Fearless Warrior Queen Nanny

Fearless Warrior Queen Nanny (c. 1685 – c. 1755)

Queen Nanny, a Jamaican national hero, was a well-known leader of the Jamaican “Maroons” in the 18th century.

In Jamaica when slavery was at it’s peak a number of West Africans fled the plantations to form tribes in the mountains. These people were called a derogatory Spanish name “cimarrons” or “Maroons” which meant savage, but they were very civilized, and extremely organized with the intent of freeing their brothers and sisters.

The so-called Maroon tribes are said to have inter-married with the native Arawak tribes of Jamaica and would train to become efficient fighters and masters at guerilla warfare.

“Slave-masters” would worry for their lives as these Maroons would routinely damage their property, liberate enslaved people, and fend off the attacking British soldiers whenever their settlements were besieged – which was quite often.
Societies of “Maroons”, or “runaways,” make up the core of communities that have preserved their identities as the pioneer freedom fighters of the New World.

The colonies of people that escaped inhabited Jamaica’s interior 200-300 years ago (17th and 18th centuries) are for many Jamaicans a symbol of nationalism. In a new, harsh and mostly hostile environment, hunted own without mercy by colonial forces, these people faced nothing less than a lifetime of fighting to retain freedom and a new society.

One of Jamaica’s greatest folk heroes was the female leader Queen Nanny or Nanny; a Ghana-born warrior of the Ashanti tribe whose alleged use of Obeah magic and military tactics catapulted her name into infamy throughout the ages.

Nanny established a settlement known as Nanny Town which was the refuge and training grounds for her people and a place that saw many battles with British forces.

Nanny was a consummate leader in that she was both diplomatic and sharp when necessary. Her fame is mostly attributed to her numerous victories over the British who sought to crush her Nanny Town but failed repeatedly in their attempts. There was a time when the British took the town and Nanny retreated with her people up further into the Blue Mountains to rally. After the British converted the town into a fort she and her men raided it by surprise and reclaimed the territory.

She was not a normal woman by any means and her ascension to “Queen Mother” was due to her ability to lead. There haven’t been many documented reports on her but the few documents always go back to that fact – she was a brilliant general and Queen Mother to her people.

As far as family, not much is known of Nanny’s people outside of the fact that she had a brother named Cudjoe who led a huge rebellion in 1738.

She was said to be a small wiry woman with piercing eyes and her influence over people appears to have been strong. So strong indeed, that it bordered on the supernatural and was said to be derived from her powers of Myal (i.e. ‘Good Obeah’).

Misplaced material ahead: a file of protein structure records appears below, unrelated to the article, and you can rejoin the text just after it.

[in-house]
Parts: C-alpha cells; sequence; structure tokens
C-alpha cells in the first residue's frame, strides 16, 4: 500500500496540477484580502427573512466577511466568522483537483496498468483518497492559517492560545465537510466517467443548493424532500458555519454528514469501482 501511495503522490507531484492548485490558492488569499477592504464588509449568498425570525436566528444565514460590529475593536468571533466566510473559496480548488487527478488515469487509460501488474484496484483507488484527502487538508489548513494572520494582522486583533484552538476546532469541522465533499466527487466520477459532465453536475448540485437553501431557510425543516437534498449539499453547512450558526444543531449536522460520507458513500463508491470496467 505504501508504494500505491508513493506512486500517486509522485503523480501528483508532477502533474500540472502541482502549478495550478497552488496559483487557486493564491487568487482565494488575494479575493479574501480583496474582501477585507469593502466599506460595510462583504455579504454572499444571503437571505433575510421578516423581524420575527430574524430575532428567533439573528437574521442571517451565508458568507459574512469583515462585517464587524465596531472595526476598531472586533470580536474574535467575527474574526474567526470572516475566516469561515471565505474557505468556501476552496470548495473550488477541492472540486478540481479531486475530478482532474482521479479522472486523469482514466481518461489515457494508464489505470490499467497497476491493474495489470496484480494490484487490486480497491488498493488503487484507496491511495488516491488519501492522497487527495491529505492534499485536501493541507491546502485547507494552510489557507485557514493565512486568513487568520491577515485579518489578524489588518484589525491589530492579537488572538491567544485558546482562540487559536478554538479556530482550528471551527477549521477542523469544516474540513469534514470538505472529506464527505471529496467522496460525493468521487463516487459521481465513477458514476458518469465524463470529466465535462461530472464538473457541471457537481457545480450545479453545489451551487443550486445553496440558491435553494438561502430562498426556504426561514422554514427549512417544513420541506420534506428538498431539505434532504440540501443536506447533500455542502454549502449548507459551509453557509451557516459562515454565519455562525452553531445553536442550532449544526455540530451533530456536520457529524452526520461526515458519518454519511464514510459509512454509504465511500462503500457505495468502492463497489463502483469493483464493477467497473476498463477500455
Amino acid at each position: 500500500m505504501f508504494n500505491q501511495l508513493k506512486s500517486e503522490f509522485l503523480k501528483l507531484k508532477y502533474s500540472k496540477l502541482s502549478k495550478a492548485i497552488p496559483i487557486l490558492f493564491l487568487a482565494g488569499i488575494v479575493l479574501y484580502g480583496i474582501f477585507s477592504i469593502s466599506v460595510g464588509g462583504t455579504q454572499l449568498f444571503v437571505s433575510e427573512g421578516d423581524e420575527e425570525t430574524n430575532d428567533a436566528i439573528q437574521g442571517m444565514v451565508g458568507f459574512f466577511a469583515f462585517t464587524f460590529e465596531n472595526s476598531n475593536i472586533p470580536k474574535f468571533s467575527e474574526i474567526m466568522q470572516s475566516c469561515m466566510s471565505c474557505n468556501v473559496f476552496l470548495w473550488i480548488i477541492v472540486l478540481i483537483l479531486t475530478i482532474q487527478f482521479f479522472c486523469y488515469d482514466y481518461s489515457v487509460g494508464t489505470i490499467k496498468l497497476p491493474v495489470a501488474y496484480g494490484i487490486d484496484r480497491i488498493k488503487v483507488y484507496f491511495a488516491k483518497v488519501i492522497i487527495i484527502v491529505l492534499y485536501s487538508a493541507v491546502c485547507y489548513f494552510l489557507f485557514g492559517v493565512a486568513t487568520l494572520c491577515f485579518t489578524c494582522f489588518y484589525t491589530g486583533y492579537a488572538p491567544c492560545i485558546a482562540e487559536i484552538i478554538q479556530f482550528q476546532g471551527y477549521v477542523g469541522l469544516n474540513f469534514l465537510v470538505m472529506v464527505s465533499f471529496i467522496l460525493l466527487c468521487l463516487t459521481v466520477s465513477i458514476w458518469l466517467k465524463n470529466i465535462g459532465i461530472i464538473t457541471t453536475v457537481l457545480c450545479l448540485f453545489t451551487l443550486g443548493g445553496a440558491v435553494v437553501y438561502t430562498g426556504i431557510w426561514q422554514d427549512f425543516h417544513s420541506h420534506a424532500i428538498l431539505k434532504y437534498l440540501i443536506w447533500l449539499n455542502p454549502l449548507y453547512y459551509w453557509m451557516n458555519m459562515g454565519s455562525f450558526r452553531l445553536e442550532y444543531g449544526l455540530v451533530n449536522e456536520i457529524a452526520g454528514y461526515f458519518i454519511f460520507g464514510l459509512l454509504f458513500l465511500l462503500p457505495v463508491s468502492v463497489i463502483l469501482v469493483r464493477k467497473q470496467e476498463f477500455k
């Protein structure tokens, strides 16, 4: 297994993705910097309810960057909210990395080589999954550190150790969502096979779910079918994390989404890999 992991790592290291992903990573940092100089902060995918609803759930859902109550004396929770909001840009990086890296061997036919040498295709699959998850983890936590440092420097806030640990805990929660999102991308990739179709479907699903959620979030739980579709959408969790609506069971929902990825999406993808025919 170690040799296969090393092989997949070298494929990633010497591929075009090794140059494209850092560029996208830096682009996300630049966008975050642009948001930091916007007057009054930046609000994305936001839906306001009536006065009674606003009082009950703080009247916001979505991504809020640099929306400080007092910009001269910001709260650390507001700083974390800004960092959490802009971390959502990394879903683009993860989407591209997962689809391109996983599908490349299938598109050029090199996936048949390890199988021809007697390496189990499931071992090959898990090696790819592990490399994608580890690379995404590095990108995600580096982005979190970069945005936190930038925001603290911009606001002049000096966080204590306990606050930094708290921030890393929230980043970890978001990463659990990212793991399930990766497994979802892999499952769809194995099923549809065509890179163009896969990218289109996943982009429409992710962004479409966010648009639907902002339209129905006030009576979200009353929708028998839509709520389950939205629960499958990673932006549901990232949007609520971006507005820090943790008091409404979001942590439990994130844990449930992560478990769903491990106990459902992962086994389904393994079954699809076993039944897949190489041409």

The Warrior Queen was particularly skilled in organizing the guerrilla warfare carried by her army to keep away the British troops who attempted to penetrate the mountains to overpower them.

The passing of Queen Nanny

The unfortunate fall of this wonderful woman is attributed to some enslaved people that were hired by the British to hunt down the runaways and kill them. The irony of this is disgusting when we look at slavery as a whole but the people who killed her were unable to stop Nanny Town.

After seeing no way of winning against Nanny’s people – The British signed a treaty which gave them 2,500 acres of land in exchange for their services in protecting Jamaica from invaders.

In the “Journal of the Assembly of Jamaica, 29–30 March 1733,” we find a citation for “resolution, bravery and fidelity” awarded to “loyal slaves … under the command of Captain Sambo”, namely William Cuffee, who was rewarded for having fought the her army in the “First Maroon War” and who is called “a very good party Negro, having killed Nanny, the rebels old obeah woman”.

These hired traitors were known as “Black Shots” (Campbell 37). It is likely that Cuffee was motivated by the reward, a common practice by plantations to discourage enslaved Africans from escaping.

However, in 1739, a parcel of land was awarded to “Nanny and her descendents” (Gottlieb 2000) named Nanny Town. Some claim she lived to be an old woman, dying of natural causes in the 1760s. The exact date of her death remains a mystery, and part of the confusion is that “Nanny” is an honorific and many high ranking women were called that in “Maroon town.” However, the so-called Maroons are adamant that there was only one “Queen Nanny.”

Nanny’s remains are supposedly buried at “Bump Grave” in Moore Town, one of the communities established by the Windward Maroons in Portland Parish.

The legacy of Nanny lives on to this day and her heroics are known to every Jamaican as an example of bravery, leadership, and perseverance.




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